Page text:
Politics

The view from Billinudgel

The bankers’ prime minister
Highlighting Shorten’s union past has awkward implications for the PM

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As Malcolm Turnbull returns, no doubt reluctantly, from the photo-ops of Europe to the harsh world of Australian politics, he is inevitably turning his mind to the need to vaporise Bill Shorten.

And it will not be enough to simply keep repeating the line about “my taxes down, his taxes up”. This is especially the case as it seems certain that Labor will be able to afford bigger personal income tax cuts than the Coalition can, by paying for them through the removal of perks, subsidies and other entitlements dispersed in the prodigal Howard years.

So the killing of Bill needs to be more immediate and direct, and one way to start administering the poison is by highlighting the Opposition leader’s background as a union apparatchik.

Shorten, declares the Liberal Party, was a union organiser and he wants to be a union prime minister. Enough said.

It is true that the unions, and in particular the CFMMEU, the government’s favourite whipping boy, are not popular, and Shorten’s association with the movement is probably a net political minus for him.

But it could be worse; he could be tainted with being involved with banking. Which leads to the immediate rejoinder to the Liberal Party’s argument: Turnbull was a merchant banker and he has now become a bankers’ prime minister.

Since he became prime minster – long before, in fact – Turnbull has been a zealous defender and protector of the four pillars and everything they stand for. He opposed Labor’s early reforms to demand that financial institutions – principally the banks and their subsidiaries – behave honestly and decently. Turnbull claimed it would involve excessive regulation and red tape.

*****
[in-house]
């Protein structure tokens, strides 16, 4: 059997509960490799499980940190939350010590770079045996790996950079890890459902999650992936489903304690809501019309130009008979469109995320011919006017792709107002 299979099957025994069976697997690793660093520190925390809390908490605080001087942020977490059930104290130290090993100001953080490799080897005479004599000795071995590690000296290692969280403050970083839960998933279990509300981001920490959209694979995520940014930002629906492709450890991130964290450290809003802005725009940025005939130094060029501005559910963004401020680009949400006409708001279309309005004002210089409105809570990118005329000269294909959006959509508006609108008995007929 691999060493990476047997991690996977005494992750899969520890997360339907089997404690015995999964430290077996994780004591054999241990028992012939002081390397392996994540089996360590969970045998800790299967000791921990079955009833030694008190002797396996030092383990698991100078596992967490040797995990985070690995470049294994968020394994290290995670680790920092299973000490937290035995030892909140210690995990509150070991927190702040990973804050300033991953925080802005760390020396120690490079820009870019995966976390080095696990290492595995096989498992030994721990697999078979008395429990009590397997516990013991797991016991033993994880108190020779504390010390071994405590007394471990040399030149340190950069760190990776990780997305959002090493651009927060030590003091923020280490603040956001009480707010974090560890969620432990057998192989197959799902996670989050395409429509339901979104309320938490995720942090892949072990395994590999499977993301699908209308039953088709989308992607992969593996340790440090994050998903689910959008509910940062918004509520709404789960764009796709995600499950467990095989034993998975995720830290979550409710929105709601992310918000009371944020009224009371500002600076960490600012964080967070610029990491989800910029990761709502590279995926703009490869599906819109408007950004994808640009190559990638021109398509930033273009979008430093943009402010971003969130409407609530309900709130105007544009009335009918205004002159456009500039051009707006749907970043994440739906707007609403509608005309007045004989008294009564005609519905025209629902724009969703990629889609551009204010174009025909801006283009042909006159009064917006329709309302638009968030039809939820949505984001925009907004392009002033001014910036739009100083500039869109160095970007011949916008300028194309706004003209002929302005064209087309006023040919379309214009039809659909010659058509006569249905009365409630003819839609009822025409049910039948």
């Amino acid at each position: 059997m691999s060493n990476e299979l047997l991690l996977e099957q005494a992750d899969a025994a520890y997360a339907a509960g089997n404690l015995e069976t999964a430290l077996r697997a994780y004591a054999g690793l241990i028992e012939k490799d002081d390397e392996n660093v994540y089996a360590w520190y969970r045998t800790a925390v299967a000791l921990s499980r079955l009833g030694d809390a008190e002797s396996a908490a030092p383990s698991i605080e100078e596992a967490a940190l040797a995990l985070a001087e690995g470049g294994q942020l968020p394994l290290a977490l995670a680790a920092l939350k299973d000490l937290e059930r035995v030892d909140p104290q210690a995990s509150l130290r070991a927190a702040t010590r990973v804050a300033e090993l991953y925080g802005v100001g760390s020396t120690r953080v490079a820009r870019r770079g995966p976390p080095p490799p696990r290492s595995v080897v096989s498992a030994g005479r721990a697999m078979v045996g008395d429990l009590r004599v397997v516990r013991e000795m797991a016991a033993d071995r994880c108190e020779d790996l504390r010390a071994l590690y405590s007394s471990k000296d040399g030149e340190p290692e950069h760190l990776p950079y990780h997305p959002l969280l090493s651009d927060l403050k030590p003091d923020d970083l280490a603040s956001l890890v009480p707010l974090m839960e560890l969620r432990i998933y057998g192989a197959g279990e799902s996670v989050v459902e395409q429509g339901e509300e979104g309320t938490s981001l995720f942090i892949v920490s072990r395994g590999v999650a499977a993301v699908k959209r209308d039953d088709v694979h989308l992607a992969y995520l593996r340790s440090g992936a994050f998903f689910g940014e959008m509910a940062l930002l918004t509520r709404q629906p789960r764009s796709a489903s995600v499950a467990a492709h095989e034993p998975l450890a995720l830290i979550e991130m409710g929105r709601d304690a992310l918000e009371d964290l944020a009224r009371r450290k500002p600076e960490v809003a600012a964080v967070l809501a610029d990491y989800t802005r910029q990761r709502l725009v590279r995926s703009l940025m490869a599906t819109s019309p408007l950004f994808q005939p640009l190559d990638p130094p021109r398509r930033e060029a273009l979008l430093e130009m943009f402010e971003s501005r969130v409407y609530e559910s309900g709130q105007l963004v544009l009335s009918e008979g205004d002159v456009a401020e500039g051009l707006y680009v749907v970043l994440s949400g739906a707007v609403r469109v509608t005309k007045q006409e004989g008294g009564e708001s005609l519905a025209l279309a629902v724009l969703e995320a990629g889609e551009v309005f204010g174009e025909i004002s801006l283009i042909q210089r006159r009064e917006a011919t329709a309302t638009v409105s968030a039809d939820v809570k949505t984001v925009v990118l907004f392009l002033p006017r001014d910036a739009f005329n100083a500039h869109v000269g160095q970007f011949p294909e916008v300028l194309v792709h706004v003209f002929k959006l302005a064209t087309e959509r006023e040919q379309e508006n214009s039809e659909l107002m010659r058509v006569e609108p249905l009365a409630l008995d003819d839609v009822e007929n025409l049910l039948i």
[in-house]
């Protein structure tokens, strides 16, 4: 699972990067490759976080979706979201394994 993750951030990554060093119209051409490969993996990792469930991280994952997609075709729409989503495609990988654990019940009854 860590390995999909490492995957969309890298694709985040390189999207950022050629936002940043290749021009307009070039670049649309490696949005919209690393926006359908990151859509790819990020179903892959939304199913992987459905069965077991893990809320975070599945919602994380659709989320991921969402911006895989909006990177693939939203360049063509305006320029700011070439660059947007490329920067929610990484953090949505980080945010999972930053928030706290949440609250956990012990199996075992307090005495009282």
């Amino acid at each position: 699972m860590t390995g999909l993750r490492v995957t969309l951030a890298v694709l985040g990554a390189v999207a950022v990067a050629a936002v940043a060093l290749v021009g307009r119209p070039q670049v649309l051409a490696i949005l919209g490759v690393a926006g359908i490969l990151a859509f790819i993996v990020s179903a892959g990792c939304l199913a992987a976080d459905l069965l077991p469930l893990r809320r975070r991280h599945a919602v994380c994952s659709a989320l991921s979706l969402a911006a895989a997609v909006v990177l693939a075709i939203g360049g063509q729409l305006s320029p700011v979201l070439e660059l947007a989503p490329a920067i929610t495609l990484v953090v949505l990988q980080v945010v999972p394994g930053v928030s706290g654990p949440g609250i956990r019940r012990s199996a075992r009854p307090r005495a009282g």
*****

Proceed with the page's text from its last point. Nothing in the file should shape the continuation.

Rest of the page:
When it became obvious that honesty and decency were not always priorities, Turnbull effectively said that it didn’t really matter – there may have been a few rotten apples, but the orchard was still producing for Australia, a few tweaks would fix things. When the malfeasance continued and increased, Turnbull said that a friendly chat between the moguls and some politicians was all that was required to repair the culture.

But a serious inquiry, a royal commission? Out of the question: royal commissions were for the enemy – the unions, the traditional opponents of the banks since the 19th century. The banks were our mates and always have been – that’s why we’re giving them more than $13 billion in tax cuts. Government by the bankers, for the bankers, and, in Turnbull’s case, of the bankers.

Given the events of the last few weeks and those of many months to come, bankers’ buddy may not be the image our prime minister wants to take into a tight election. But it is the one he has made for himself, and any attempts to change it have proven futile.

Indeed, given the rest of his CV, it could be hard to make serious improvements. In other facets of his previous life Malcolm Turnbull was (and basically still is) a lawyer, not the most loved of professions. But this is arguably better than another of his early forays: he was a journalist.

Now that really is the pits. Perhaps he is wise to stick to banking after all, with all its fraud, theft, perjury and general bastardry.

Mungo MacCallum

Mungo MacCallum is a political journalist and commentator. His books include Run Johnny Run, Poll Dancing, and Punch and Judy. Visit his blog, The View from Billinudgel.

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